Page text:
Why horses make no distinction between him, Bob Baffert and D. Wayne Lukas
Though hardly as well-known as those two, Lake, 37, wins more than anyone else. In 2001 he became the second trainer to win 400 races in a year; in 2002 he's won 351 and is on his way to leading the U.S. in victories for the third straight year.
Why he's a working-class hero in the sport of kings
Lake, raised in Harrisburg, Pa., fell in love with racing when his father, a policeman, took him to the track. He started working odd jobs at East Coast tracks in 1978 and has been a licensed trainer since '87, running cheap to mid-price claimers for owners who can't afford the colts you see on Derby Day. "I've got great owners who let me run their horses where they belong," he says.
Why people wonder what he puts in his oats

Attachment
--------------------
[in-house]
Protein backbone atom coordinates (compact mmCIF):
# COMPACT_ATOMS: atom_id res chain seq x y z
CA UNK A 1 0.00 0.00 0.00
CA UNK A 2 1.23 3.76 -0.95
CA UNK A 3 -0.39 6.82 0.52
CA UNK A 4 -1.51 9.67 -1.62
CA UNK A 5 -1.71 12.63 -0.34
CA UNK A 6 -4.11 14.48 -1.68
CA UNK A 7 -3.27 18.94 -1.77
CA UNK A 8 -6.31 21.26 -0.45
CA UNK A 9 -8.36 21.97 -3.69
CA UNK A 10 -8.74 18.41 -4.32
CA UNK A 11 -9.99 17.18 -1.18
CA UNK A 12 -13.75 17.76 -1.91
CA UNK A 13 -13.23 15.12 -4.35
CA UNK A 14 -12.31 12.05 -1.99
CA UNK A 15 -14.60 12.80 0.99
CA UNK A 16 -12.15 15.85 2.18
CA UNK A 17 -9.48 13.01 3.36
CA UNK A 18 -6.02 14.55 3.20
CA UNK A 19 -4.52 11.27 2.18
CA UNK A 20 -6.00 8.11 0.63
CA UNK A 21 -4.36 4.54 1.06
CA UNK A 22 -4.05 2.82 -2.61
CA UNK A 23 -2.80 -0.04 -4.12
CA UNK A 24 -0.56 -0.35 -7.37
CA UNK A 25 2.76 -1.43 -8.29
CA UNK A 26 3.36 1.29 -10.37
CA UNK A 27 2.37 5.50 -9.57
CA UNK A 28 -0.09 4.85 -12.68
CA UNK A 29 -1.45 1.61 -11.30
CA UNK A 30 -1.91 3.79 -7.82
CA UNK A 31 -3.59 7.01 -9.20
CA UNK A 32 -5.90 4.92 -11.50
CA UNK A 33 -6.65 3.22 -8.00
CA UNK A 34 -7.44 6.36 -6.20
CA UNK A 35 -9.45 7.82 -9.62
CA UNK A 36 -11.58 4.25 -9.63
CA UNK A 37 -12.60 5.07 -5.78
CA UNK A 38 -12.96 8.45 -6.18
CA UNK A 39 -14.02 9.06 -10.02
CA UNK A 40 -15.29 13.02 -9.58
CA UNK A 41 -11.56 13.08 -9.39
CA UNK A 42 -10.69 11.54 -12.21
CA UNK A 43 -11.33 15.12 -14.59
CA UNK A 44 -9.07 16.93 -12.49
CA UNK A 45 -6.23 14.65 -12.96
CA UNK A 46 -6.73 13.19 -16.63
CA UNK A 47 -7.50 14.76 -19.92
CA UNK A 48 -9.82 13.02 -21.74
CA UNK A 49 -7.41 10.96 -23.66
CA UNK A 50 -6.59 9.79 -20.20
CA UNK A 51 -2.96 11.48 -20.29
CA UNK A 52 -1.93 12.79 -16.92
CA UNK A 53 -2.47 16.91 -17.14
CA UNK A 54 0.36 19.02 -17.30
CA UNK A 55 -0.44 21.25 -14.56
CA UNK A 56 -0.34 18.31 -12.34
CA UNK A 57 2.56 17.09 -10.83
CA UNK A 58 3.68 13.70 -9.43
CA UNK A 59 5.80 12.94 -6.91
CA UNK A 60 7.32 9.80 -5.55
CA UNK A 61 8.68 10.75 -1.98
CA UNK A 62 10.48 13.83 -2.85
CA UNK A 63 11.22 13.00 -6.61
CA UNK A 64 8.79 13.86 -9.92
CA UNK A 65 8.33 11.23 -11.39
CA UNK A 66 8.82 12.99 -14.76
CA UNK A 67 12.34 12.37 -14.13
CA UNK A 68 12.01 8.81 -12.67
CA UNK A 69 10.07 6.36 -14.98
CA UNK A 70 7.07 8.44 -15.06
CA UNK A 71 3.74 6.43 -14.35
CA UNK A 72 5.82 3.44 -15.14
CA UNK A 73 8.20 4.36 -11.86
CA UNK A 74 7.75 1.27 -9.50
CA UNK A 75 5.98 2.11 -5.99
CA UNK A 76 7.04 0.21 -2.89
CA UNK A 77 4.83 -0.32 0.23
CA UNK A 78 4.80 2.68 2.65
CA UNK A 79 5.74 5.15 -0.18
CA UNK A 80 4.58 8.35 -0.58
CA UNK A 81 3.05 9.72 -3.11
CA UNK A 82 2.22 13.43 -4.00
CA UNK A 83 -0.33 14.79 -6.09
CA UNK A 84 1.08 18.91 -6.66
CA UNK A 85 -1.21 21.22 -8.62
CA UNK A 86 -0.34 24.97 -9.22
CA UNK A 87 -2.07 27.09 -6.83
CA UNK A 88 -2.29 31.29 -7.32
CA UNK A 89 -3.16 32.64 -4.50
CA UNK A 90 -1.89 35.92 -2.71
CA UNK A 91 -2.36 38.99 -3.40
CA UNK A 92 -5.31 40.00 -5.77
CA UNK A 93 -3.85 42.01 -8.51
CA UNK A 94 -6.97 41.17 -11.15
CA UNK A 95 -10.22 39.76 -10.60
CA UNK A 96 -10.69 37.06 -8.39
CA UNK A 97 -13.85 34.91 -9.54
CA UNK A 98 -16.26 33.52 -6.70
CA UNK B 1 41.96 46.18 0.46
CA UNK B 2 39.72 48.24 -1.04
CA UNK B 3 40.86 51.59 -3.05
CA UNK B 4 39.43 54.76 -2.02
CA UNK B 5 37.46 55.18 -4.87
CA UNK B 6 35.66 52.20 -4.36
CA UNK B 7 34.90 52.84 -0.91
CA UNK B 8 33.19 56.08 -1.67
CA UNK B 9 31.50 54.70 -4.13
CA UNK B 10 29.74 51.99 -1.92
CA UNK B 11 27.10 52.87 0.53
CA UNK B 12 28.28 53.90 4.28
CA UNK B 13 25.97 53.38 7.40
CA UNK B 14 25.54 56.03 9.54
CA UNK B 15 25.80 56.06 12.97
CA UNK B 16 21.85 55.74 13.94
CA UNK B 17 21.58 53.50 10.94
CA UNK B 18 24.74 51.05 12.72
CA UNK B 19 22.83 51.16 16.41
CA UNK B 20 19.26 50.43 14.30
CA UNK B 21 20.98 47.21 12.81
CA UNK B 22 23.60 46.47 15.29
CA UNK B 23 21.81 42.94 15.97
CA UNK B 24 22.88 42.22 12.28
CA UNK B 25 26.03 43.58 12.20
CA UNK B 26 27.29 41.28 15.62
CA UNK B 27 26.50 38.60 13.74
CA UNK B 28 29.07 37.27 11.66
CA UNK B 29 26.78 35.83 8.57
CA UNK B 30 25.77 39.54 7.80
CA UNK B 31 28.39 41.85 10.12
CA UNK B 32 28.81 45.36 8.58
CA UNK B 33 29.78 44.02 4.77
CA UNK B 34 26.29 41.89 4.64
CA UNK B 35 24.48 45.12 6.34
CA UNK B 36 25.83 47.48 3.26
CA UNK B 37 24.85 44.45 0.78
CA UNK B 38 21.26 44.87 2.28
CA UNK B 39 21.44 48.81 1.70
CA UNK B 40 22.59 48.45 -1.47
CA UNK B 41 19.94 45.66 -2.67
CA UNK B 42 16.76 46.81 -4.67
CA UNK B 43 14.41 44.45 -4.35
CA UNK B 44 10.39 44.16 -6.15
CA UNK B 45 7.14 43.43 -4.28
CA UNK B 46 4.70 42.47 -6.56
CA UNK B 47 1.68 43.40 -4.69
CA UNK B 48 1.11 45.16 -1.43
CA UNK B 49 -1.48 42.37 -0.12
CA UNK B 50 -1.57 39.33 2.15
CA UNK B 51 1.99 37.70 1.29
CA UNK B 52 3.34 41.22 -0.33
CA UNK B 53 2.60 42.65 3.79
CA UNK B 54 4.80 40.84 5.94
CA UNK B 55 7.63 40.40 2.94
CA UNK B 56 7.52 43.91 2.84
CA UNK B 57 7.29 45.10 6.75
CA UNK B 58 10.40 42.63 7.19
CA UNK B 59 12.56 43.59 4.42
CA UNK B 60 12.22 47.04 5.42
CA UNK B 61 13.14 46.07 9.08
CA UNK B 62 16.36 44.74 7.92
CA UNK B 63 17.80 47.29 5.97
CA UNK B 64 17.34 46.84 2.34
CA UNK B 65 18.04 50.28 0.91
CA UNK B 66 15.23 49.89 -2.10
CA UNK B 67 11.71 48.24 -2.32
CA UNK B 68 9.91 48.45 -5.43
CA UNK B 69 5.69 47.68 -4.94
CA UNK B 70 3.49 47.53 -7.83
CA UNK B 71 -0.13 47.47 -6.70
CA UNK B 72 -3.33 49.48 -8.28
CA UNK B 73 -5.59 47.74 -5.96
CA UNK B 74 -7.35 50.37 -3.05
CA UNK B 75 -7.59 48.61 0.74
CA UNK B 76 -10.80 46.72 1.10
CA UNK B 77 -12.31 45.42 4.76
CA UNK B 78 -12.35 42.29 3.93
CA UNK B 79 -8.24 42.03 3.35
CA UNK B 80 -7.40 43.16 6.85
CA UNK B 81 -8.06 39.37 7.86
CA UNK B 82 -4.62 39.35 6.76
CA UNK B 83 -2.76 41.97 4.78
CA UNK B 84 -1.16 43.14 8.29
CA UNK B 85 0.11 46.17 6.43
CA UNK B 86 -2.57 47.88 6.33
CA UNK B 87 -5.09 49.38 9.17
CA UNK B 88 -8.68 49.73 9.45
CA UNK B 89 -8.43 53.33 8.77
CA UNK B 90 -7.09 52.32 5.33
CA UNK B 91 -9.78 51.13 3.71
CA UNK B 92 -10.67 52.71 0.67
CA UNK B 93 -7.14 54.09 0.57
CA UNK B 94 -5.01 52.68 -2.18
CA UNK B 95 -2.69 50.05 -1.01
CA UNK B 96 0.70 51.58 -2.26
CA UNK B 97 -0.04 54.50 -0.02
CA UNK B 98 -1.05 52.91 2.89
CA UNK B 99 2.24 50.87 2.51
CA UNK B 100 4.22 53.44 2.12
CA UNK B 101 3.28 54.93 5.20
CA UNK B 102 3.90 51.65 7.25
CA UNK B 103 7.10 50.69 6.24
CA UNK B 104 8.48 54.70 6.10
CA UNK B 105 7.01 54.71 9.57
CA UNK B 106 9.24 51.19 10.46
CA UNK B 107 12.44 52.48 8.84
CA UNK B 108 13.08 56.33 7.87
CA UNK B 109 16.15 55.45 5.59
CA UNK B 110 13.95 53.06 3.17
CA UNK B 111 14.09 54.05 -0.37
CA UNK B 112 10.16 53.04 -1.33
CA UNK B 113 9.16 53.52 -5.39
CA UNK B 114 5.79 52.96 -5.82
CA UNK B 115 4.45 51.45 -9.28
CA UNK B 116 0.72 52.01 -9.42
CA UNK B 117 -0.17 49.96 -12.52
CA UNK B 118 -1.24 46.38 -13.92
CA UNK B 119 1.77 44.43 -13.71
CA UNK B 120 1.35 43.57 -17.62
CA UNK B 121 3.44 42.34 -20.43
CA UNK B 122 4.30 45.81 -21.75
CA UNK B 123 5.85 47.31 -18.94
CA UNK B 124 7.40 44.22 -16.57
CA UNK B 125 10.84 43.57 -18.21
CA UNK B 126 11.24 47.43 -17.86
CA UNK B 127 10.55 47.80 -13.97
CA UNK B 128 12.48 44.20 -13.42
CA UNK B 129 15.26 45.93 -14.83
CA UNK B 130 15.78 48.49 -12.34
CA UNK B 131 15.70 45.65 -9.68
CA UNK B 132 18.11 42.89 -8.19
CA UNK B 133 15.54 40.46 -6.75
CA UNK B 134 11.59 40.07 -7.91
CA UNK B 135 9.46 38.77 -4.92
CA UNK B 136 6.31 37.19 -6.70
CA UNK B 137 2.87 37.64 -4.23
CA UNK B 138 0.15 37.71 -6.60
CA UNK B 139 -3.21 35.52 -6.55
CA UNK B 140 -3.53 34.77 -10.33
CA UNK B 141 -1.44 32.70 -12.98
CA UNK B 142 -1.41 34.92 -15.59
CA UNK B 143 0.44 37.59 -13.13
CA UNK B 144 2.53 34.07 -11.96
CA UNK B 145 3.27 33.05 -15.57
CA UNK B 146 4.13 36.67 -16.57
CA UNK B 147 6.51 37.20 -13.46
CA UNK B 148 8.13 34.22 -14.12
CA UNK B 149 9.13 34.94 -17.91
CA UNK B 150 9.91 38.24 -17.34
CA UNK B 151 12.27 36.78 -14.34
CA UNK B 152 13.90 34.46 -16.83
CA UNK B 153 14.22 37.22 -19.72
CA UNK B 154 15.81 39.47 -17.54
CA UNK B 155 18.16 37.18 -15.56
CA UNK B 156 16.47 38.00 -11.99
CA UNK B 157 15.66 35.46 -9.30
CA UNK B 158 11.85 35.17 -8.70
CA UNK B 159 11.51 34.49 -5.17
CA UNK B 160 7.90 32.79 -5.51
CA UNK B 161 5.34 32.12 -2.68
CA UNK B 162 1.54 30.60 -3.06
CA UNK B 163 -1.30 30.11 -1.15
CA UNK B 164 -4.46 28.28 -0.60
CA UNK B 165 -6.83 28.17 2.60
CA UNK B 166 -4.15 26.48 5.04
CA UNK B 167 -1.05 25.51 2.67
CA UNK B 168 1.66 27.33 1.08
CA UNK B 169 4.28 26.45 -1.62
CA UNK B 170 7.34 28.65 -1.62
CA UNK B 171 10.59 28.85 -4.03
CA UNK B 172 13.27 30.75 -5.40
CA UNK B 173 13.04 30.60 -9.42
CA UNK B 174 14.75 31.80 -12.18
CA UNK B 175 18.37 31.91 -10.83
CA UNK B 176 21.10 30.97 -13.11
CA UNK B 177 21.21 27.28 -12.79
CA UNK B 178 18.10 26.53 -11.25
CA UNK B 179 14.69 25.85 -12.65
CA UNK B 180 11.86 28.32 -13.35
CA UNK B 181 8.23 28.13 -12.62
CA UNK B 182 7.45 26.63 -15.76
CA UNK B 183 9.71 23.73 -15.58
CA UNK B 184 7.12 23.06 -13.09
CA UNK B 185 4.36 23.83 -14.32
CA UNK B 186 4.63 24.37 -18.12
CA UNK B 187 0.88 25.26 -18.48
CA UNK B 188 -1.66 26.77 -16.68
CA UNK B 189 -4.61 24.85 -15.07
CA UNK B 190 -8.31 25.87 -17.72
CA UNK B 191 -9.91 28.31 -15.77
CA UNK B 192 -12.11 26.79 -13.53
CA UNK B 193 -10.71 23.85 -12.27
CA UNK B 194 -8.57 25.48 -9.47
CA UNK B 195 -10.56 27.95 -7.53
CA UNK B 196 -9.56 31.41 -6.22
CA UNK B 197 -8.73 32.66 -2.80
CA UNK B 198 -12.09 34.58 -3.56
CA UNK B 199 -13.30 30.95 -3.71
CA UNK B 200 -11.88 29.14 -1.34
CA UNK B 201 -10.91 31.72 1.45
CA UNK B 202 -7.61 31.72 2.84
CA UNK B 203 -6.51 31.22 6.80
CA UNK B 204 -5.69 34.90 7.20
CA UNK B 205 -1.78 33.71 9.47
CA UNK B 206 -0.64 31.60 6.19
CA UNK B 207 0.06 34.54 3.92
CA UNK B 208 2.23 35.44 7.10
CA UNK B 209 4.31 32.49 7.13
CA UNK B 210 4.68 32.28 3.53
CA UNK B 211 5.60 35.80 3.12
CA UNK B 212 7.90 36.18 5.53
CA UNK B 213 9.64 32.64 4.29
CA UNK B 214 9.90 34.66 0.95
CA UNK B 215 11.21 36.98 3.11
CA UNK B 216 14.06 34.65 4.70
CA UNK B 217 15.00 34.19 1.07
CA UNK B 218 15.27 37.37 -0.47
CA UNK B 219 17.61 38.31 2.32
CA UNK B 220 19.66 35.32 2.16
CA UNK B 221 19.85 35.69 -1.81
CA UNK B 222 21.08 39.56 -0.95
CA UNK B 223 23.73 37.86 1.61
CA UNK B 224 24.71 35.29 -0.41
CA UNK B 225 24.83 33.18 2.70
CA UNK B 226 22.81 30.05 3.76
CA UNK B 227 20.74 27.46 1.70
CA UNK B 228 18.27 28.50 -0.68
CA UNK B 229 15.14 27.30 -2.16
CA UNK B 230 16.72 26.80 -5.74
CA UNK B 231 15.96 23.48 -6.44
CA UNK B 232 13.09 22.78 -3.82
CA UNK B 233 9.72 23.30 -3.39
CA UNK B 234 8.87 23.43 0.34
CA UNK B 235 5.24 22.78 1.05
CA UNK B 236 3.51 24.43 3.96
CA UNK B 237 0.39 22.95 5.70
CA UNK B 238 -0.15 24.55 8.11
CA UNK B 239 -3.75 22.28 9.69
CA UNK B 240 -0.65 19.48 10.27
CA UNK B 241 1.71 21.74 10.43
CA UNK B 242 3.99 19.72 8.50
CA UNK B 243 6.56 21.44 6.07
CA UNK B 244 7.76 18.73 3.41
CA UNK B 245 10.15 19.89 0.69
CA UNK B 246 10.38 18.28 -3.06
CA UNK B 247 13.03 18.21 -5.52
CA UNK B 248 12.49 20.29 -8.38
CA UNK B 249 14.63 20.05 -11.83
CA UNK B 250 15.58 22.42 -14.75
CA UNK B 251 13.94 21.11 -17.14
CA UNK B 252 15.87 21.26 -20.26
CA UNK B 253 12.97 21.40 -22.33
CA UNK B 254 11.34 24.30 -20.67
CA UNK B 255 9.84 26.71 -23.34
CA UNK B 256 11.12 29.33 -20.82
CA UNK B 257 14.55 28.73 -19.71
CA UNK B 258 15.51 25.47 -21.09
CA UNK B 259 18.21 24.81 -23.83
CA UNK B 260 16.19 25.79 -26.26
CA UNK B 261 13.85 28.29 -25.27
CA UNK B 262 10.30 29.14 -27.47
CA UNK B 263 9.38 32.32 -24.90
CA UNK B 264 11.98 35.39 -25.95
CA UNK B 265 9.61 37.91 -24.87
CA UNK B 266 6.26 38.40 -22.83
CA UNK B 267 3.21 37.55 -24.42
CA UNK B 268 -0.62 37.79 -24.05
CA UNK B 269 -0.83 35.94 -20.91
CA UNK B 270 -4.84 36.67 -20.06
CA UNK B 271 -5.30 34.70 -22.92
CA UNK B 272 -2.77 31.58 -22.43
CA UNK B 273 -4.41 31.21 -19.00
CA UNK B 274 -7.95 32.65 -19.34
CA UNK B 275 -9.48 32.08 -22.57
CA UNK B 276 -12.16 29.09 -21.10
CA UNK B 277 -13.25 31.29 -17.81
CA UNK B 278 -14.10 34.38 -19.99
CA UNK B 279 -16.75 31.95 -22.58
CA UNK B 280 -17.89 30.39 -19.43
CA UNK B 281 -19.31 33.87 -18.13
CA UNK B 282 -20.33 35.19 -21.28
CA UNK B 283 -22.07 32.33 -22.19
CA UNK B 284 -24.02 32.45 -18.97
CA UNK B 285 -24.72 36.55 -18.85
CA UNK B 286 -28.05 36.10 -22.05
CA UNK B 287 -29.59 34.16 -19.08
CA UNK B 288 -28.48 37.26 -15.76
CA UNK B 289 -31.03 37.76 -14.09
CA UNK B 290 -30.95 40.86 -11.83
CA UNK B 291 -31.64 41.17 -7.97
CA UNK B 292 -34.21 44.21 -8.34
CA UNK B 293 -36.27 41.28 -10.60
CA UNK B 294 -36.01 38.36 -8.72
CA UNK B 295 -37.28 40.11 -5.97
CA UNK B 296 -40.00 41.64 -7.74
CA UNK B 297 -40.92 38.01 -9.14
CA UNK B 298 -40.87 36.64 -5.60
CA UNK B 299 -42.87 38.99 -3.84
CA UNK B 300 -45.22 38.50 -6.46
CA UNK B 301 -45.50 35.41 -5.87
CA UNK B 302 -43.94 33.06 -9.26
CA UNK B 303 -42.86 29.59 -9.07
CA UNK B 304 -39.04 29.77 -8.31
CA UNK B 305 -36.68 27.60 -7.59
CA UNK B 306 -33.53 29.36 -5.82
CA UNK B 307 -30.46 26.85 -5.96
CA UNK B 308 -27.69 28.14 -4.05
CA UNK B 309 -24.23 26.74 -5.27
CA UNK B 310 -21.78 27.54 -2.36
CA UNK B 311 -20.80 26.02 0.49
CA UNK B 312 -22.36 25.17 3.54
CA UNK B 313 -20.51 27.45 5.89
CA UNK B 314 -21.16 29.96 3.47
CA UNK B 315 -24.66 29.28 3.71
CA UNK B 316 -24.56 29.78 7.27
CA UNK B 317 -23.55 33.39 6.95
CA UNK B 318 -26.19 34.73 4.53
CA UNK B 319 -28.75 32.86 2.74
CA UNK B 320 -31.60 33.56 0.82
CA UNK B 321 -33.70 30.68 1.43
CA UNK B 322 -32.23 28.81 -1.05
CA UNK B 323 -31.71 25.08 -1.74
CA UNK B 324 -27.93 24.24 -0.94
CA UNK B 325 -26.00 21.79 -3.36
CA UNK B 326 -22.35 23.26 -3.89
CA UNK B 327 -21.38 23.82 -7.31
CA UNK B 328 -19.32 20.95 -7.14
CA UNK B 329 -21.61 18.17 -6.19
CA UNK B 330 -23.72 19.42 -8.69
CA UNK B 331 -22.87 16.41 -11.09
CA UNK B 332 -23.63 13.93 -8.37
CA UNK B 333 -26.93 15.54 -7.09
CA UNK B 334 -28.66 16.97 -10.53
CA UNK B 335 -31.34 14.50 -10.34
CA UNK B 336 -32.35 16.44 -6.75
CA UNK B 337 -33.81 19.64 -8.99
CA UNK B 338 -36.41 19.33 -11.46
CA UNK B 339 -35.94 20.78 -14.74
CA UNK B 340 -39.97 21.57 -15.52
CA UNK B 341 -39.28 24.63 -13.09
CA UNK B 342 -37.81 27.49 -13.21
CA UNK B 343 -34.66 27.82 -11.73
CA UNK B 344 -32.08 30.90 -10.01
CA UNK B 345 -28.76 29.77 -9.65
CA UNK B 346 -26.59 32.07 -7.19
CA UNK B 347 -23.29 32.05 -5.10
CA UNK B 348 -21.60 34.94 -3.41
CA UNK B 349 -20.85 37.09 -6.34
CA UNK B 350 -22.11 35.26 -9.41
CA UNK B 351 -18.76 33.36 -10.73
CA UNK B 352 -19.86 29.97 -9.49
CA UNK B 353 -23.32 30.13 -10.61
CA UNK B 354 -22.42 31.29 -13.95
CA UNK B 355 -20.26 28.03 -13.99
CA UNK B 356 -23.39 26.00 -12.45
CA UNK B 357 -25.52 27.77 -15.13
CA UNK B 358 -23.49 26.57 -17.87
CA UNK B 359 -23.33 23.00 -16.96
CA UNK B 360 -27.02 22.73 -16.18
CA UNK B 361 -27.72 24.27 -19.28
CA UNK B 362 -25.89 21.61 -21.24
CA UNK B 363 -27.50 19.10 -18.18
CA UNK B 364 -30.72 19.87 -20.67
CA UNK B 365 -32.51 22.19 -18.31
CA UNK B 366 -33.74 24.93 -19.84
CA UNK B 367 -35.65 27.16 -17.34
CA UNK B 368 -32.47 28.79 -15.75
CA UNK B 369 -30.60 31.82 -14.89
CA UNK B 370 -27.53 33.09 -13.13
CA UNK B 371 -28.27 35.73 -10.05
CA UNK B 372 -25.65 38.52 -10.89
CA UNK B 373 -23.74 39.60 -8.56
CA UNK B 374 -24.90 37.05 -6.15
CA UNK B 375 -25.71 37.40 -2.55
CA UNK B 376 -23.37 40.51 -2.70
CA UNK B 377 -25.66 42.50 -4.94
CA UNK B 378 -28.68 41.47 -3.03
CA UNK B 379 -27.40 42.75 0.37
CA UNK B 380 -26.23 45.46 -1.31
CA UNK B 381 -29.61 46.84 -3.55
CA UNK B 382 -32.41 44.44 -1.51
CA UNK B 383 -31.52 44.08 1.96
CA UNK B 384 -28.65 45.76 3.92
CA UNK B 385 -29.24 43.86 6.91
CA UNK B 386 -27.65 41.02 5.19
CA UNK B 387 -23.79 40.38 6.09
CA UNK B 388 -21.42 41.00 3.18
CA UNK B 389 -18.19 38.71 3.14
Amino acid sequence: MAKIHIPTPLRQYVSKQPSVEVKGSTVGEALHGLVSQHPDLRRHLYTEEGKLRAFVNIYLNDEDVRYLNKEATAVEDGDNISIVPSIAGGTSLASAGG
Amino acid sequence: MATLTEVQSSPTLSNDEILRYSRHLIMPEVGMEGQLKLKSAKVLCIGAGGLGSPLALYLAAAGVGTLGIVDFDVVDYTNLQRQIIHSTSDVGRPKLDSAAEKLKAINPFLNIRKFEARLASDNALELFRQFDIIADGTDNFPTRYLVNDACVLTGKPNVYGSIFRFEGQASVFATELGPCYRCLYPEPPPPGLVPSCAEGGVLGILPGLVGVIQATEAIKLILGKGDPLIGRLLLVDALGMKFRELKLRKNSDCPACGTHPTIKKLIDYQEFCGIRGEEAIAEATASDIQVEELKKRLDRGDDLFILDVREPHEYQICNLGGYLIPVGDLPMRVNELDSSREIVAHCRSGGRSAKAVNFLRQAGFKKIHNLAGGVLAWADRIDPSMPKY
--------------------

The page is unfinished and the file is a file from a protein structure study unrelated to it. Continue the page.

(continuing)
Lake wins 32% of his races, a number so high that it has led to rumors he doctors his horses with illegal drugs. Lake did, in fact, serve 25 days in suspensions this year after two of his horses tested positive for the anti-inflammatory banamine (Lake blames the vet), but he says the criticism is nothing more than jealousy. "Put a security guard in my barn," he says. "I'll get out of the business if they catch me."
Will he ever go big time?
Last month at Arlington Park, Lake had his first Breeders' Cup starter, a colt named Thunderello, who finished second in the Sprint. "I'd love to move in that direction," he says of running in richer races, "but I'm not going to leave what I've got here."